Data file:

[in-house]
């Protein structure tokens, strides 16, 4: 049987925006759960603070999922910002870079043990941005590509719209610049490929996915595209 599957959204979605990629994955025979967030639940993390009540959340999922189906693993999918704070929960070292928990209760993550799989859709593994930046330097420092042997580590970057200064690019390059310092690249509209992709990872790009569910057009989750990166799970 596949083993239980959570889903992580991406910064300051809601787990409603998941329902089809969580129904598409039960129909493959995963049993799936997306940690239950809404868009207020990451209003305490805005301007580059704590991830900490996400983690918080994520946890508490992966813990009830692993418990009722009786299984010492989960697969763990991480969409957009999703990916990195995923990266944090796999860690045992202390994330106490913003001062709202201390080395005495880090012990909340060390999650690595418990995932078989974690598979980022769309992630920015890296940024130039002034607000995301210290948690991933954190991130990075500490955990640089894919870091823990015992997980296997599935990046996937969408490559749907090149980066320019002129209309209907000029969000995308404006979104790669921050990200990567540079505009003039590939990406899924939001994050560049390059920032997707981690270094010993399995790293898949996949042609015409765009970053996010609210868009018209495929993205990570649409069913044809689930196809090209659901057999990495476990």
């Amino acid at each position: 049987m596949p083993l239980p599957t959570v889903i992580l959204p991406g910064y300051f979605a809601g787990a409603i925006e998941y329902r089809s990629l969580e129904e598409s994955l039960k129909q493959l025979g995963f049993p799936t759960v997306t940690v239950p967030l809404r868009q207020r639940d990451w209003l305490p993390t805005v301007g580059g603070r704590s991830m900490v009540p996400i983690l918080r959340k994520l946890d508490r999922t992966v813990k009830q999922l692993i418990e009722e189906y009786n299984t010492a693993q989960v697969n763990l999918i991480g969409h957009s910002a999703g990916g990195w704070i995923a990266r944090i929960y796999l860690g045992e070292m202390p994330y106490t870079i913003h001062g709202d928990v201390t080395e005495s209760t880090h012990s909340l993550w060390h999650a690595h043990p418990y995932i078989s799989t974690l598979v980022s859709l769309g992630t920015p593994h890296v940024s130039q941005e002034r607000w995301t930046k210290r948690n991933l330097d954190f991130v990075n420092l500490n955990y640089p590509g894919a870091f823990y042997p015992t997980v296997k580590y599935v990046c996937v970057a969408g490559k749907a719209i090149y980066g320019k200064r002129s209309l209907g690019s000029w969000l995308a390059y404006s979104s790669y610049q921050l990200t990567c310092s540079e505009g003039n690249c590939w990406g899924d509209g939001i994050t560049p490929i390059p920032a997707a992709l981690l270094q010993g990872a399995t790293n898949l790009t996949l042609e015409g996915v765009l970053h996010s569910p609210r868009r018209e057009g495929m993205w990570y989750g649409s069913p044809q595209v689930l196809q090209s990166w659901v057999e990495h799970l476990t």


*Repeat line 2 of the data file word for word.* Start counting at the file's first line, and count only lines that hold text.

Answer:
């Protein structure tokens, strides 16, 4: 049987925006759960603070999922910002870079043990941005590509719209610049490929996915595209 599957959204979605990629994955025979967030639940993390009540959340999922189906693993999918704070929960070292928990209760993550799989859709593994930046330097420092042997580590970057200064690019390059310092690249509209992709990872790009569910057009989750990166799970 596949083993239980959570889903992580991406910064300051809601787990409603998941329902089809969580129904598409039960129909493959995963049993799936997306940690239950809404868009207020990451209003305490805005301007580059704590991830900490996400983690918080994520946890508490992966813990009830692993418990009722009786299984010492989960697969763990991480969409957009999703990916990195995923990266944090796999860690045992202390994330106490913003001062709202201390080395005495880090012990909340060390999650690595418990995932078989974690598979980022769309992630920015890296940024130039002034607000995301210290948690991933954190991130990075500490955990640089894919870091823990015992997980296997599935990046996937969408490559749907090149980066320019002129209309209907000029969000995308404006979104790669921050990200990567540079505009003039590939990406899924939001994050560049390059920032997707981690270094010993399995790293898949996949042609015409765009970053996010609210868009018209495929993205990570649409069913044809689930196809090209659901057999990495476990």